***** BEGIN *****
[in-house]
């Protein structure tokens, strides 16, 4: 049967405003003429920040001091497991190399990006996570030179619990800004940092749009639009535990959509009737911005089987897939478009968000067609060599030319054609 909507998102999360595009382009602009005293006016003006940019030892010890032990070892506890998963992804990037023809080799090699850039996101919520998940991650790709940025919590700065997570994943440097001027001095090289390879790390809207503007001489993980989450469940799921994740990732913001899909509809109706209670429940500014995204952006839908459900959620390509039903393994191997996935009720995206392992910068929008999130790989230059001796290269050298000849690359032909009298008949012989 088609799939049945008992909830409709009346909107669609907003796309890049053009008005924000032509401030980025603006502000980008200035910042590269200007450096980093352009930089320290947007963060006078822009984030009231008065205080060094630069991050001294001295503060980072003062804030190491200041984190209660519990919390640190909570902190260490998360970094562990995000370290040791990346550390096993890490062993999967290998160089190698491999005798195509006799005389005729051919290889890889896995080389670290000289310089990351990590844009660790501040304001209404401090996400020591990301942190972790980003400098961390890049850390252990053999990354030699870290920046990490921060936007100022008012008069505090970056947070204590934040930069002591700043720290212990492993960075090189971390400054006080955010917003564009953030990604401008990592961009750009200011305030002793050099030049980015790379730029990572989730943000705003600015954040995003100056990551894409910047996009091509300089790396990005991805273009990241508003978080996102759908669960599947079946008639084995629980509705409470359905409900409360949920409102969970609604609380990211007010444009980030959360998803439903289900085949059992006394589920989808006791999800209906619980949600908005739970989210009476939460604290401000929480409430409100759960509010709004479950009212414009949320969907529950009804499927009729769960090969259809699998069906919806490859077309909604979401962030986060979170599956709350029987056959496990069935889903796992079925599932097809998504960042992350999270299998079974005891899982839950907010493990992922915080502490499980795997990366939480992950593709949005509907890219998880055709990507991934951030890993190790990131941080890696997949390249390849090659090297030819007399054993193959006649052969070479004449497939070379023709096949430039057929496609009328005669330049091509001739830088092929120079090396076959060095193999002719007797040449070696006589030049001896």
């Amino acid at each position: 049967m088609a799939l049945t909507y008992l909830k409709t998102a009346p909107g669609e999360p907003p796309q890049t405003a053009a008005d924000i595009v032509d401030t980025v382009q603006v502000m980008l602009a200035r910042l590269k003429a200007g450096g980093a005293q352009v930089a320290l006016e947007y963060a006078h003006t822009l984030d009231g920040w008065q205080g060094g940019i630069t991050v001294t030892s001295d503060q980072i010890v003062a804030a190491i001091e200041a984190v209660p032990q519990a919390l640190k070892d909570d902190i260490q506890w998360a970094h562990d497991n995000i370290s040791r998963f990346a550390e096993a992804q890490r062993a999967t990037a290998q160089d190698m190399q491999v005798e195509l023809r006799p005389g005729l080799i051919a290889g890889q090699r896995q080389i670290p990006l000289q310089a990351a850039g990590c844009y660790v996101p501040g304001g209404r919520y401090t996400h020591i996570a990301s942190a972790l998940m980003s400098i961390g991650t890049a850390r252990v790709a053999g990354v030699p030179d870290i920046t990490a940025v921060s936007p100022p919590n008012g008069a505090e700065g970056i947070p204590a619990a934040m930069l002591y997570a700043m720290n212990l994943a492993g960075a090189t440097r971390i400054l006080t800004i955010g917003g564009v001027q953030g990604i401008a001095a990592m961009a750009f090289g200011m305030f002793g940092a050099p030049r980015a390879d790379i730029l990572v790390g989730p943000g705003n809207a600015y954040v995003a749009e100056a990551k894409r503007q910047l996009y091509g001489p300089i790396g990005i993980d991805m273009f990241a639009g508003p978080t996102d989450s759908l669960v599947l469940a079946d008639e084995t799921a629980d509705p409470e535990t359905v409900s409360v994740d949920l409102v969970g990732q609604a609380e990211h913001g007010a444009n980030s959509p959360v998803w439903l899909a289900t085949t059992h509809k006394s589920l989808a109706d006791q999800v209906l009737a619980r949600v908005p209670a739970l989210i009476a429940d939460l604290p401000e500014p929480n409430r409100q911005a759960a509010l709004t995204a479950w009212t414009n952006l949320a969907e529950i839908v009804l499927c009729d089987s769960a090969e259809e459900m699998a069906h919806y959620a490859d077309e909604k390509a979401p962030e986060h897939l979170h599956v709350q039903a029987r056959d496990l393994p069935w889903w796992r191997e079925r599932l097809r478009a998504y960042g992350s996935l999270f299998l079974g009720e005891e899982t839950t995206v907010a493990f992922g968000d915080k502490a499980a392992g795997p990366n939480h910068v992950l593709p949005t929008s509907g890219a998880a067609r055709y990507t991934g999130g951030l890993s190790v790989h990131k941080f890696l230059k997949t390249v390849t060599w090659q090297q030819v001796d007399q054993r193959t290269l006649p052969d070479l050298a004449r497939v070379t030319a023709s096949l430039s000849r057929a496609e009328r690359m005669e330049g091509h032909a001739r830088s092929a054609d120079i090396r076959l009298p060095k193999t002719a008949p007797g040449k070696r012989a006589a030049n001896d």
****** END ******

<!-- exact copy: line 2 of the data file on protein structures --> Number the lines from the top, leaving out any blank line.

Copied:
């Protein structure tokens, strides 16, 4: 049967405003003429920040001091497991190399990006996570030179619990800004940092749009639009535990959509009737911005089987897939478009968000067609060599030319054609 909507998102999360595009382009602009005293006016003006940019030892010890032990070892506890998963992804990037023809080799090699850039996101919520998940991650790709940025919590700065997570994943440097001027001095090289390879790390809207503007001489993980989450469940799921994740990732913001899909509809109706209670429940500014995204952006839908459900959620390509039903393994191997996935009720995206392992910068929008999130790989230059001796290269050298000849690359032909009298008949012989 088609799939049945008992909830409709009346909107669609907003796309890049053009008005924000032509401030980025603006502000980008200035910042590269200007450096980093352009930089320290947007963060006078822009984030009231008065205080060094630069991050001294001295503060980072003062804030190491200041984190209660519990919390640190909570902190260490998360970094562990995000370290040791990346550390096993890490062993999967290998160089190698491999005798195509006799005389005729051919290889890889896995080389670290000289310089990351990590844009660790501040304001209404401090996400020591990301942190972790980003400098961390890049850390252990053999990354030699870290920046990490921060936007100022008012008069505090970056947070204590934040930069002591700043720290212990492993960075090189971390400054006080955010917003564009953030990604401008990592961009750009200011305030002793050099030049980015790379730029990572989730943000705003600015954040995003100056990551894409910047996009091509300089790396990005991805273009990241508003978080996102759908669960599947079946008639084995629980509705409470359905409900409360949920409102969970609604609380990211007010444009980030959360998803439903289900085949059992006394589920989808006791999800209906619980949600908005739970989210009476939460604290401000929480409430409100759960509010709004479950009212414009949320969907529950009804499927009729769960090969259809699998069906919806490859077309909604979401962030986060979170599956709350029987056959496990069935889903796992079925599932097809998504960042992350999270299998079974005891899982839950907010493990992922915080502490499980795997990366939480992950593709949005509907890219998880055709990507991934951030890993190790990131941080890696997949390249390849090659090297030819007399054993193959006649052969070479004449497939070379023709096949430039057929496609009328005669330049091509001739830088092929120079090396076959060095193999002719007797040449070696006589030049001896």